Additional planar radial isolation zones 64 that pass through the central cavity can be symmetrically formed in the deep diode atomic battery to divide the battery into additional separate cells. Each symmetric radial cell section should enclose equal volumes of semiconductor material and should contain equal areas of P-N junctions 26 to insure that the current produced by all of the cells are approximately equal. The radial cell sections are then connected in series in a manner similar to that shown for the two cell battery of FIG. 8 to provide a multiple-cell series-connected battery with maximum voltage onput equal to the number of cells times the maximum voltage per cell which is 0.5 volt for silicon, 0.1 volt for germanium and 1.0 volt for GaAs.
Referring now to FIG. 9, there is shown an alternate embodiment of a deep diode atomic battery where the central cavity 40 containing a gamma emitter is replaced by a deep buried layer 45 of a gamma emitter material. All items denoted by the same reference numerals as those used in conjunction with FIG. 2 are the same and function in the same manner as described heretofore. This deep buried layer of gamma emitter is formed by depositing a layer of gamma emitter 20 in a central depression 18 on surface 12 either by itself or in a carrier metal, alloying with the semiconductor material of body 10 to form a liquid droplet at high temperatures and migrating the liquid droplet by a thermal gradient zone melting process into the center of the semiconductor body as shown in FIG. 9. Some radioactive material will be left as a dissolved impurity in region 42 but the overwhelming amount of radio-active material will be in the deep buried layer 45. The advantages of this type of atomic battery is that the radioactive material is perfectly sealed in the semiconductor material and no failure in joints, glue, sealant and the like can allow radioactive material to escape to the external environment. Gamma ray emitters that can be used in deep buried layers include Barium 133, Cadmium 109, Calcium 45, Cerium 139, Chromium 51, Cobalt 57, Dysprosium 159, Gold 195, Iodine 125, Iodine 129, Iron 55, Mercury 197, Mercury 203, Nickel 59, Promethium 147, Selenium 75, Thulium 171, Tin 119, Tungsten 181 and Ytterbium 169. These isotopes have been selected because they are available commercially in high specific activities and because the gamma ray energies of these isotopes are below the radiation damage threshold energies of 0.3 Mev for silicon, 0.6 Mev for germanium and 0.6 Mev for GaAs. Above these threshold energies, high speed electrons created by the absorption of a gamma ray can introduce vacancy-interstial pairs in a lattice which act as recombination centers. These radiation-induced recombination centers reduce the lifetime of the semiconductor material and the efficiency of the deep diode atomic battery by causing recombination of generated electron-hole pairs before they can diffuse to and be collected by P-N junctions 26. Because radiation damage is gradually introduced into the crystal structure of the semiconductor body 10 by isotopes with gamma ray energies higher than the radiation damage threshold energy, some isotopes with energies greater than the damage threshold energy can be used in the battery if the rate of introduction of radiation damage is less than the decay rate (inversely proportional to the isotope half-life) of the isotope. In other words, the radiation damage induced in the deep diode atomic battery will not seriously degrade the efficiency of the battery during the useful power-generating lifetime of its gamma emitter source.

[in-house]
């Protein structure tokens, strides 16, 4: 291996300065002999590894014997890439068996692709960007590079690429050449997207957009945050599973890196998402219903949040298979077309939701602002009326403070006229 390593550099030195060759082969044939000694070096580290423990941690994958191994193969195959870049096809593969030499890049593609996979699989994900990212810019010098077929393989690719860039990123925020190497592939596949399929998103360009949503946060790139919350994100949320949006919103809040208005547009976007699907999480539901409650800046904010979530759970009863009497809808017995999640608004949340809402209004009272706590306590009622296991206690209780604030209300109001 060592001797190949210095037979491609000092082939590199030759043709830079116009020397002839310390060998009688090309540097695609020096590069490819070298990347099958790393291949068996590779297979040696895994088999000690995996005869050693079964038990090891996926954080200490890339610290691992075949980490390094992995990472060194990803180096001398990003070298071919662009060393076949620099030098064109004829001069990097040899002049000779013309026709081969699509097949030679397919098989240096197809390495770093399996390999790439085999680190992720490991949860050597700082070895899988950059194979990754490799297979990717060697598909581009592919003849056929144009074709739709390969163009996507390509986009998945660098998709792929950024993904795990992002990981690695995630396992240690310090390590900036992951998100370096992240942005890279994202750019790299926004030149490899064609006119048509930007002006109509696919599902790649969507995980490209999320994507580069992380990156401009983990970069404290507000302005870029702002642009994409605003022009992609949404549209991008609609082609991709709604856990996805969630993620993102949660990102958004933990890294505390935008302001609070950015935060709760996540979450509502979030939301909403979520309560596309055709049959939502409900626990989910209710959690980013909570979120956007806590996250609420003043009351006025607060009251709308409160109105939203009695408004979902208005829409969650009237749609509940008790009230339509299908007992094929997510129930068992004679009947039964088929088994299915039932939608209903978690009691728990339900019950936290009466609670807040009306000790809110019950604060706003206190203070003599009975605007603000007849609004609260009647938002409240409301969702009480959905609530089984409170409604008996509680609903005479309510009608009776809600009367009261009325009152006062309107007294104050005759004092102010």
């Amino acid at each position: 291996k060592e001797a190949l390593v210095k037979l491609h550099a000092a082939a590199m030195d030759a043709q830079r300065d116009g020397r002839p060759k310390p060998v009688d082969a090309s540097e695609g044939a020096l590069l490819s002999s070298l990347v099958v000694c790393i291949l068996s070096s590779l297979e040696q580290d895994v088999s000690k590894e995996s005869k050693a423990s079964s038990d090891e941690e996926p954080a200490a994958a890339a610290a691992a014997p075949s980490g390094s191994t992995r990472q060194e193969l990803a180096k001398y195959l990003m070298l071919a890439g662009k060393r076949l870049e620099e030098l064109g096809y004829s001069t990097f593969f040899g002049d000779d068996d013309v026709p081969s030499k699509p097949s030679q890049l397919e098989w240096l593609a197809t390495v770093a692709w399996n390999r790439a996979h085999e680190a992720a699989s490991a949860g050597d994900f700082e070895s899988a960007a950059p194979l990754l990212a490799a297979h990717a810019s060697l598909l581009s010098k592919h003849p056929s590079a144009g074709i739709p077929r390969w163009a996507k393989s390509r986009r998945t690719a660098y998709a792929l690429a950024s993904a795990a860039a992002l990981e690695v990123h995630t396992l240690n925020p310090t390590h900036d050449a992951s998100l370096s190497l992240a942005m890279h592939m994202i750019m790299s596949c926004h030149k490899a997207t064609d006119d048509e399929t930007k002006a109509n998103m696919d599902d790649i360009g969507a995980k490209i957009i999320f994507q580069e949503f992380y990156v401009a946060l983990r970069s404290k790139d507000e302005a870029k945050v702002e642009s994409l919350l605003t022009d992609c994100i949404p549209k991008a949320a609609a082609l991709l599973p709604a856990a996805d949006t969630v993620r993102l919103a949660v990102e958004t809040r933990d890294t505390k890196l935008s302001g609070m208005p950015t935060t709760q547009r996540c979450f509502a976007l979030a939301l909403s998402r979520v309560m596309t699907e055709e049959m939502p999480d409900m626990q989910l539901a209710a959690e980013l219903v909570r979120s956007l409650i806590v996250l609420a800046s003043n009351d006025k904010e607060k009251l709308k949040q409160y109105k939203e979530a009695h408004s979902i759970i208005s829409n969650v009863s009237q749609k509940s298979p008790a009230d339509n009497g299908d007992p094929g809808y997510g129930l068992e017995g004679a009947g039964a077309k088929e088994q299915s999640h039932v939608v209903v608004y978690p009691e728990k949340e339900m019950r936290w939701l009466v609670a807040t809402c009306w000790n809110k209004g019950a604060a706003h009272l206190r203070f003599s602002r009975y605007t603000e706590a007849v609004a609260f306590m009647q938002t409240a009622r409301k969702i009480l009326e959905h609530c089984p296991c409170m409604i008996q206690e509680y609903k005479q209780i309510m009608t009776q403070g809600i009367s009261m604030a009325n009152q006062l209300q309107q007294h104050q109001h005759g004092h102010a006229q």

Although it is desirable to use gamma emitters with gamma ray energies less than the radiation damaged threshold, there is a great incentive to use the highest energy gamma emitters possible. This great incentive is the power rating of the deep diode atomic battery. Each gamma ray absorbed in the semiconductor material of the battery produces a plurality of electron-hole pairs. The higher the level of gamma ray energy, the greater the quantity of electron-holes which will be produced. Generally, semiconductors require about 3.5 ev of absorbed energy to produce a single electron-hole pair. Thus, for a 0.3 Mev gamma ray, 105 electron-hole pairs will be produced. The power available from the battery will be proportional to the gamma ray energy, the number of gamma rays emitted per unit time by the gamma emitter (the activity of the emitter) and the maximum forward voltage sustainable by the P-N junction before a significant amount of forward current flows (1 volt for GaAs, 0.5 volts for Si and 0.1 volts for Ge) assuming that all these pairs are collected by the P-N junctions 26. With a gamma ray source of 200 curies activity (7.4 × 1012 gamma rays per second), a gamma ray energy of 0.3 Mev and a semiconductor body 10 of GaAs, the maximum power generated by a deep diode atomic battery is about one tenth of a watt and is sufficient to operate semiconductor devices, integrated circuits, solid state lamps and liquid crystal displays for extended periods of time.